Home Posts Misinformation About COVID-19 Is An “insidious Threat” To The United States, According To The Surgeon General.
Misinformation About COVID-19 Is An “insidious Threat” To The United States, According To The Surgeon General.

Misinformation About COVID-19 Is An “insidious Threat” To The United States, According To The Surgeon General.

On Thursday, Surgeon General Vivek Murthy issued a strong warning to the nation about the continued spread of COVID-19 misinformation.

Murthy stated in his first advisory since being appointed by President Joe Biden that the United States had come a long way in its fight against the pandemic, but that disinformation campaigns remained the nation's biggest challenge in moving beyond the coronavirus.

He also chastised technology companies for failing to control anti-vaccination posts, which he described as an "imminent and insidious threat to our nation's health."

“Modern technology companies have enabled misinformation to poison our information environment with little accountability to their users,” Murthy said at the White House on Thursday. “They’ve designed product features, such as ‘Like’ buttons, that reward us for sharing emotionally charged content, not accurate content, and their algorithms tend to give us more of what we click on, drawing us deeper afield.

So, the next time you want to share a health-related article or video, check your sources and make sure the information is backed up by scientific experts. If you're not sure, don't share. #NotSharingIsCaring pic.twitter.com/rZUMYy7rpX — Dr. Vivek Murthy, U.S. Surgeon General (@Surgeon_General) July 15, 2021

Surgeon General advisories are typically reserved for immediate public health threats, such as tobacco, opioid addiction, and suicide. Murthy's latest warning comes amid an increase in COVID-19 cases across the United States, owing primarily to the spread of the virus's highly transmissible delta variant.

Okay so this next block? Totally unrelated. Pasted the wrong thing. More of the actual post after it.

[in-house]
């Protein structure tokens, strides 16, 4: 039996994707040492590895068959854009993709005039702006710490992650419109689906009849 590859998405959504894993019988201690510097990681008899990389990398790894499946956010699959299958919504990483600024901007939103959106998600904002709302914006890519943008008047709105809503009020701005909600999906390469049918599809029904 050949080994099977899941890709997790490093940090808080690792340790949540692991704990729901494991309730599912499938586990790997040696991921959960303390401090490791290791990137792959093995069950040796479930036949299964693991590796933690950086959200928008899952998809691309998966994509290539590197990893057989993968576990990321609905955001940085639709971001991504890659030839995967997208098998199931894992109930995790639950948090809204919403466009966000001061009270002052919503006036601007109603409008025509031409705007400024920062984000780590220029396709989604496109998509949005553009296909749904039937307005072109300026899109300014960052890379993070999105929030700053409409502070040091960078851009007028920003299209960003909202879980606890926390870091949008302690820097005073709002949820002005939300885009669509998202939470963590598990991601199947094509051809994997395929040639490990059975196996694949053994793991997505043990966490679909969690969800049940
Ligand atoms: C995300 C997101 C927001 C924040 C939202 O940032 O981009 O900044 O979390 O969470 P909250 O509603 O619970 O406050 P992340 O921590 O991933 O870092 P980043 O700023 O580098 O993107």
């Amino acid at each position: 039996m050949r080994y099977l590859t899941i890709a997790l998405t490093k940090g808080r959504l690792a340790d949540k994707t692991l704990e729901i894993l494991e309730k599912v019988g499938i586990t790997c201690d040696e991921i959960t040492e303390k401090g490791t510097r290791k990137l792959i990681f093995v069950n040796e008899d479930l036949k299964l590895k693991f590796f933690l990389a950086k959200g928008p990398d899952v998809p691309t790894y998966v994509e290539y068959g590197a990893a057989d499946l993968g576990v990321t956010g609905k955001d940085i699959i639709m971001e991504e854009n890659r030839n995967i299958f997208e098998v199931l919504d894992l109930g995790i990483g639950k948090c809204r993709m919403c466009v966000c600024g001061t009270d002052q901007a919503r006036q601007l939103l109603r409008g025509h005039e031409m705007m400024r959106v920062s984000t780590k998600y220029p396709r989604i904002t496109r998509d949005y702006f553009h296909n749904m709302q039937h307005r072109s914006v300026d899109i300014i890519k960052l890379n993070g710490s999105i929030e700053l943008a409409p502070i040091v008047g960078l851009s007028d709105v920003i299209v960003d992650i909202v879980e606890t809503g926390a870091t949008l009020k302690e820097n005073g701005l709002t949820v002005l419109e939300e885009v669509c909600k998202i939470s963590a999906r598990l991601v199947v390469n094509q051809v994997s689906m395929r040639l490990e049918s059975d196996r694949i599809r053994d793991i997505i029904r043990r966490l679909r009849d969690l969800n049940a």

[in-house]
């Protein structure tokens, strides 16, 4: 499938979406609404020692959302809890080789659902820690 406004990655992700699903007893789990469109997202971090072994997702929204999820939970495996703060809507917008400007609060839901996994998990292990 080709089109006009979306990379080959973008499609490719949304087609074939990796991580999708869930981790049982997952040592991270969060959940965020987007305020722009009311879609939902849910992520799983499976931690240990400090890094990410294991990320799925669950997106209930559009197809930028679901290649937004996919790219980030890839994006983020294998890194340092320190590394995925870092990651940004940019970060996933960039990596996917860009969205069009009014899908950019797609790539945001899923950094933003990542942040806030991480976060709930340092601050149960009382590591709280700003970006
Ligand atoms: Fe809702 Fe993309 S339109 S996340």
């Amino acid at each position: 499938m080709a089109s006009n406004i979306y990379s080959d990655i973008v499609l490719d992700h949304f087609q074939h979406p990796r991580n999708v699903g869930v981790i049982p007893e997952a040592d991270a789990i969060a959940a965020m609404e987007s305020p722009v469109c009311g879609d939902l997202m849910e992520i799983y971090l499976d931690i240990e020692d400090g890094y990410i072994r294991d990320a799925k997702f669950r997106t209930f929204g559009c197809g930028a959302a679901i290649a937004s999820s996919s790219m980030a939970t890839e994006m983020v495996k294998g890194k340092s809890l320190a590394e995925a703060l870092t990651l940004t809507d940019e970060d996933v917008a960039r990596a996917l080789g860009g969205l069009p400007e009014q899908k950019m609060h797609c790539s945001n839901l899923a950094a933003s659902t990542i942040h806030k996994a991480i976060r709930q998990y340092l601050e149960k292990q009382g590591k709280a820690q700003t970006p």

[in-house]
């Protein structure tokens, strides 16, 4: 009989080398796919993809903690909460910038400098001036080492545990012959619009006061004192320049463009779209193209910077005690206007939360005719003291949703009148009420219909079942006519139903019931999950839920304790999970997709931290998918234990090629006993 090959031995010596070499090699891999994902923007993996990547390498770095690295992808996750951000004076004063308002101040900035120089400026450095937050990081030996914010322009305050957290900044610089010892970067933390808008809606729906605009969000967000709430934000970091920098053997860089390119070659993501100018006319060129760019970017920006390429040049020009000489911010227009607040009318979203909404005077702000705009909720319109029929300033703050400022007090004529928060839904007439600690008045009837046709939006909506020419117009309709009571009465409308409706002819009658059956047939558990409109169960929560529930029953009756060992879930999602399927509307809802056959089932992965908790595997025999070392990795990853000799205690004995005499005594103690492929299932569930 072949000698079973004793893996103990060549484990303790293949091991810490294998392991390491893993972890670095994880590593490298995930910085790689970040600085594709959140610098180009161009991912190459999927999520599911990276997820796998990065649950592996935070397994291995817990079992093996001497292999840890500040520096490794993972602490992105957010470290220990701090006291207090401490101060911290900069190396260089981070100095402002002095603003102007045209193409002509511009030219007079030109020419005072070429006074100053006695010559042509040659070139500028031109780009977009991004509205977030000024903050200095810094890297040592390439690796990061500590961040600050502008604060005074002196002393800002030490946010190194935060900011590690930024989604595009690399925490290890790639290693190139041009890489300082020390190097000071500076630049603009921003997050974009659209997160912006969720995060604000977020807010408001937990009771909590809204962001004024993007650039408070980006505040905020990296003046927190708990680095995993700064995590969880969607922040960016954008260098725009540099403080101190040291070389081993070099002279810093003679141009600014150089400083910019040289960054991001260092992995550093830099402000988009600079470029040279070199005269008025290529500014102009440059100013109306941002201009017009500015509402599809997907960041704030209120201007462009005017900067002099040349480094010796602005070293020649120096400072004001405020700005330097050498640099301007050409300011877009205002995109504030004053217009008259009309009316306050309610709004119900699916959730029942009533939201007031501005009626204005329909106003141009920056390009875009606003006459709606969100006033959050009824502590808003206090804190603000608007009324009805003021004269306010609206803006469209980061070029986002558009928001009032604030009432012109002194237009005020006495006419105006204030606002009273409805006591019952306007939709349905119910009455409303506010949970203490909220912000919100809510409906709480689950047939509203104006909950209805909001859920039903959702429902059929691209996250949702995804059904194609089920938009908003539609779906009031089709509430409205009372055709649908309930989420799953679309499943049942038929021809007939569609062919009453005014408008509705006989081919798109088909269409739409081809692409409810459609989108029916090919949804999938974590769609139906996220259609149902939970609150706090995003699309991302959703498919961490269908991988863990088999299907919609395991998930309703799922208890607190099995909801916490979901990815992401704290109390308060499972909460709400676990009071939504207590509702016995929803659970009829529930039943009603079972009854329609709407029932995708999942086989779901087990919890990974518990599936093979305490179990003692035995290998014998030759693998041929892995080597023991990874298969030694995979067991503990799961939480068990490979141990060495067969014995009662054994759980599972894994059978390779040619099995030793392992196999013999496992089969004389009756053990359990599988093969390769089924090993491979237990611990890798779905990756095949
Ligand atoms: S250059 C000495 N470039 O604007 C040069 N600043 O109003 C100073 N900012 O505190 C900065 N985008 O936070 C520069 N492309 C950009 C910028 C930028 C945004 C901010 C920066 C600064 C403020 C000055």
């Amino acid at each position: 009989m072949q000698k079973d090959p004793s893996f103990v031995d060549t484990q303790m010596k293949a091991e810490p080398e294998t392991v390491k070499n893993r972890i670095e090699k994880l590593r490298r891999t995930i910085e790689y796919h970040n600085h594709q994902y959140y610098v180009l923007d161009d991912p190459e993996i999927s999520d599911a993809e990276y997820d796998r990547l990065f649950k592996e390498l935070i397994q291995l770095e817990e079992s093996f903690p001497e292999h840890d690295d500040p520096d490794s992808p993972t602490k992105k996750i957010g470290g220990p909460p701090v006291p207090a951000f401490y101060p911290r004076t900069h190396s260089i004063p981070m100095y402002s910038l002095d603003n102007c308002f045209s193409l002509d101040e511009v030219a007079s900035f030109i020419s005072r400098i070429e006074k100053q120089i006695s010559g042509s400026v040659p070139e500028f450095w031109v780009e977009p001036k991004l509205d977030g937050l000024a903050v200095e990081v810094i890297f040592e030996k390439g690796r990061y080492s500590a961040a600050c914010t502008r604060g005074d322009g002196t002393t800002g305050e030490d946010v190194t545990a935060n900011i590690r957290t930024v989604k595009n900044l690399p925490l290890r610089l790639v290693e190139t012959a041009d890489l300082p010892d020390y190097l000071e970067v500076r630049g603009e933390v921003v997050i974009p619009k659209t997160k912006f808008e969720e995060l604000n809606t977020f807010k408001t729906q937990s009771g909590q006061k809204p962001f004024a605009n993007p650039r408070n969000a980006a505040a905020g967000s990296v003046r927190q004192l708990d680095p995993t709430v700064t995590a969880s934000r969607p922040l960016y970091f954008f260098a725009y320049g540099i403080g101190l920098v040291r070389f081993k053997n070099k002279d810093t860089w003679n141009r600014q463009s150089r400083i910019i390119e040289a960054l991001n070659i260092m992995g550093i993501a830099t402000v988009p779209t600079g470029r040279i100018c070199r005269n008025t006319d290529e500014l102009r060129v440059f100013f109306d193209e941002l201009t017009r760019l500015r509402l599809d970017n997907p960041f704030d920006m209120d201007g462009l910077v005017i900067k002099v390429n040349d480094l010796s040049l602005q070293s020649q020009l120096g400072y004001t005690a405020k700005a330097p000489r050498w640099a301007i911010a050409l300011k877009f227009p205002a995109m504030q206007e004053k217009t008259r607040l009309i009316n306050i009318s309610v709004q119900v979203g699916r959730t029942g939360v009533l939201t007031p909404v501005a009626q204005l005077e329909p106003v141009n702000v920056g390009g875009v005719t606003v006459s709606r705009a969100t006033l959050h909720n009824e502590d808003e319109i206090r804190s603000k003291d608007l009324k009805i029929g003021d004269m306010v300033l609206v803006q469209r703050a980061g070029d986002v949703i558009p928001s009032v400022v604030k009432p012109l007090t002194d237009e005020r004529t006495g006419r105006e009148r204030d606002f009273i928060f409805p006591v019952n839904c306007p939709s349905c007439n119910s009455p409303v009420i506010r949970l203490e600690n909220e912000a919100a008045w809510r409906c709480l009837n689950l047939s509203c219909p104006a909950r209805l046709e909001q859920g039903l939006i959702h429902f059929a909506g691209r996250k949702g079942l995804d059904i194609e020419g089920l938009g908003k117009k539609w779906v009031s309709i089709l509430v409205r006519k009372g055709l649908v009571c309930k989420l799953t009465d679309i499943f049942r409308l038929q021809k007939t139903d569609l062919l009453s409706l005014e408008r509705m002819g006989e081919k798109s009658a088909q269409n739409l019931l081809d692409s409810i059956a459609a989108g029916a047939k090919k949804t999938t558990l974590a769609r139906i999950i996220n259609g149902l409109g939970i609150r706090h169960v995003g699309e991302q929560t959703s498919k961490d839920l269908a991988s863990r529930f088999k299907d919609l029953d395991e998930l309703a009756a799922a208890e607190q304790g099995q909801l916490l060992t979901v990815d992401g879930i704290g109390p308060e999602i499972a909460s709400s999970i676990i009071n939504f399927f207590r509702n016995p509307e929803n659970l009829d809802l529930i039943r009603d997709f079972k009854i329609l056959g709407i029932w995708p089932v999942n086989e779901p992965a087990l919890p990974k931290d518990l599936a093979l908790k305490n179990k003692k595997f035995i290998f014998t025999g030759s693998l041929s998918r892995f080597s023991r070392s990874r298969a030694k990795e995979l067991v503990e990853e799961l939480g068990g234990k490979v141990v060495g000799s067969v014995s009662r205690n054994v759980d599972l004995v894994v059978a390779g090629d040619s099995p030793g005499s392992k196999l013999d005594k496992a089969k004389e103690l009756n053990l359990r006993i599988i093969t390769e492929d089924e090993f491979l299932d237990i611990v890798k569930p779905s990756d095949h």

Despite the fact that more than 160 million people in the United States are now fully vaccinated against the coronavirus, regions with lower immunization rates are especially vulnerable to the delta strain, and vaccines have proven to be effective at preventing the severe illness and death associated with COVID-19, despite the delta variant's high transmissibility.

Almost all coronavirus deaths in the United States occur among unvaccinated people.

Murthy stated in the advisory that misinformation had hampered the country's effort to get Americans vaccinated. He revealed that he had lost ten family members to COVID-19, and that it was painful to know that many of the recent deaths in the United States could have been prevented by vaccinations.

“Health misinformation is a serious threat to public health,” Murthy stated in the advisory. “It can cause confusion, sow mistrust, harm people’s health, and undermine public health efforts. Limiting the spread of health misinformation is a moral and civic imperative that will necessitate a whole-of-society effort.”

Although major social media platforms such as Facebook and Twitter have taken steps to remove or reduce the spread of false COVID-19 claims, misinformation has persisted throughout the pandemic, both at home and abroad.

The White House also expressed dissatisfaction with Facebook's efforts to weed out major misinformation peddlers. Press secretary Jen Psaki said there were about a dozen accounts responsible for the vast majority of anti-vaccine misinformation, and they were all still posting on the platform.

“Facebook has repeatedly demonstrated that they have the levers to promote quality information,” Psaki said at a press conference. “We’ve seen them effectively do this in their algorithm over low-quality information, and they’ve chosen not to use it in this case.”

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